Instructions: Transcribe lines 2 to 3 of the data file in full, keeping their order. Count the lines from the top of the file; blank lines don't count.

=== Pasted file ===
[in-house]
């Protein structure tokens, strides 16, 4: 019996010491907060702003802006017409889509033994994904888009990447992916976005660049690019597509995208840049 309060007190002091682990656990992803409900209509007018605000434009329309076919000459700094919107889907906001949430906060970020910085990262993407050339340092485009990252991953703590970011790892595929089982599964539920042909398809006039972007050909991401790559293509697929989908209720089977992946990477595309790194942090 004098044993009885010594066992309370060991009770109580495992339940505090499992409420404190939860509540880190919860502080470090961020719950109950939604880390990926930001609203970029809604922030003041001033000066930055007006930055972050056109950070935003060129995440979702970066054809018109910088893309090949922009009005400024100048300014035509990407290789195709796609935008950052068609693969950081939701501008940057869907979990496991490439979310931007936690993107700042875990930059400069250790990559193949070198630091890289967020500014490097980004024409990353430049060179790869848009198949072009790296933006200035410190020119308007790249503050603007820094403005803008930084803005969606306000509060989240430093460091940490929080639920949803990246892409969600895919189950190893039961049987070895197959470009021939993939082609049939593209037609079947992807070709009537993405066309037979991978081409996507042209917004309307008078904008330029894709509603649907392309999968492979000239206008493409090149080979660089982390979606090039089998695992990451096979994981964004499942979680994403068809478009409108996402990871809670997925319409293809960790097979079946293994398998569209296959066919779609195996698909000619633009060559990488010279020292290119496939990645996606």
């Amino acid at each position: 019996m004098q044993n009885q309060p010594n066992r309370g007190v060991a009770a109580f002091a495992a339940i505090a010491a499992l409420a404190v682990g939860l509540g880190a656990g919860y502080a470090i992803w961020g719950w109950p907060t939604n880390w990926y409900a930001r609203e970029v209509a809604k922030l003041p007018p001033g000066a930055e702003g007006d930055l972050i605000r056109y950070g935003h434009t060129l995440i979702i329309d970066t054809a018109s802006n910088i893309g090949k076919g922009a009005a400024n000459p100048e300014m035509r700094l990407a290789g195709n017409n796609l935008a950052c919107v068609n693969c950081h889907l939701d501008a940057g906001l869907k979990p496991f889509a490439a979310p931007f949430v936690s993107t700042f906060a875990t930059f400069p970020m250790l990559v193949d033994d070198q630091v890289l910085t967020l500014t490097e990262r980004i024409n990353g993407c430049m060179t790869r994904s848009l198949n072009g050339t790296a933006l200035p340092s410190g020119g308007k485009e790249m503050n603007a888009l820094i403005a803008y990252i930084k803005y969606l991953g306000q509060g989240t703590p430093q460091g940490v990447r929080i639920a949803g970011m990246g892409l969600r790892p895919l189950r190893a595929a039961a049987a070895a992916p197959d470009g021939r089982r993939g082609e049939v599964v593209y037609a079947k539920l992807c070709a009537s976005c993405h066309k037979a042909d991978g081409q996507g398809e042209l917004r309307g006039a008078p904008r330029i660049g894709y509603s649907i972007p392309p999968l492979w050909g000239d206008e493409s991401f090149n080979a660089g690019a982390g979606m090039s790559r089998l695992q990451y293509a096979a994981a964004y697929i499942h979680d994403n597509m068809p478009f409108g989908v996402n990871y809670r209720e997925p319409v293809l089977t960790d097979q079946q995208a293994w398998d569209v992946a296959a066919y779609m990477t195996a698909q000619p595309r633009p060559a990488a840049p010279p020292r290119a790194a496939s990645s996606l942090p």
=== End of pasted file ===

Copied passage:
């Protein structure tokens, strides 16, 4: 019996010491907060702003802006017409889509033994994904888009990447992916976005660049690019597509995208840049 309060007190002091682990656990992803409900209509007018605000434009329309076919000459700094919107889907906001949430906060970020910085990262993407050339340092485009990252991953703590970011790892595929089982599964539920042909398809006039972007050909991401790559293509697929989908209720089977992946990477595309790194942090 004098044993009885010594066992309370060991009770109580495992339940505090499992409420404190939860509540880190919860502080470090961020719950109950939604880390990926930001609203970029809604922030003041001033000066930055007006930055972050056109950070935003060129995440979702970066054809018109910088893309090949922009009005400024100048300014035509990407290789195709796609935008950052068609693969950081939701501008940057869907979990496991490439979310931007936690993107700042875990930059400069250790990559193949070198630091890289967020500014490097980004024409990353430049060179790869848009198949072009790296933006200035410190020119308007790249503050603007820094403005803008930084803005969606306000509060989240430093460091940490929080639920949803990246892409969600895919189950190893039961049987070895197959470009021939993939082609049939593209037609079947992807070709009537993405066309037979991978081409996507042209917004309307008078904008330029894709509603649907392309999968492979000239206008493409090149080979660089982390979606090039089998695992990451096979994981964004499942979680994403068809478009409108996402990871809670997925319409293809960790097979079946293994398998569209296959066919779609195996698909000619633009060559990488010279020292290119496939990645996606």
């Amino acid at each position: 019996m004098q044993n009885q309060p010594n066992r309370g007190v060991a009770a109580f002091a495992a339940i505090a010491a499992l409420a404190v682990g939860l509540g880190a656990g919860y502080a470090i992803w961020g719950w109950p907060t939604n880390w990926y409900a930001r609203e970029v209509a809604k922030l003041p007018p001033g000066a930055e702003g007006d930055l972050i605000r056109y950070g935003h434009t060129l995440i979702i329309d970066t054809a018109s802006n910088i893309g090949k076919g922009a009005a400024n000459p100048e300014m035509r700094l990407a290789g195709n017409n796609l935008a950052c919107v068609n693969c950081h889907l939701d501008a940057g906001l869907k979990p496991f889509a490439a979310p931007f949430v936690s993107t700042f906060a875990t930059f400069p970020m250790l990559v193949d033994d070198q630091v890289l910085t967020l500014t490097e990262r980004i024409n990353g993407c430049m060179t790869r994904s848009l198949n072009g050339t790296a933006l200035p340092s410190g020119g308007k485009e790249m503050n603007a888009l820094i403005a803008y990252i930084k803005y969606l991953g306000q509060g989240t703590p430093q460091g940490v990447r929080i639920a949803g970011m990246g892409l969600r790892p895919l189950r190893a595929a039961a049987a070895a992916p197959d470009g021939r089982r993939g082609e049939v599964v593209y037609a079947k539920l992807c070709a009537s976005c993405h066309k037979a042909d991978g081409q996507g398809e042209l917004r309307g006039a008078p904008r330029i660049g894709y509603s649907i972007p392309p999968l492979w050909g000239d206008e493409s991401f090149n080979a660089g690019a982390g979606m090039s790559r089998l695992q990451y293509a096979a994981a964004y697929i499942h979680d994403n597509m068809p478009f409108g989908v996402n990871y809670r209720e997925p319409v293809l089977t960790d097979q079946q995208a293994w398998d569209v992946a296959a066919y779609m990477t195996a698909q000619p595309r633009p060559a990488a840049p010279p020292r290119a790194a496939s990645s996606l942090p």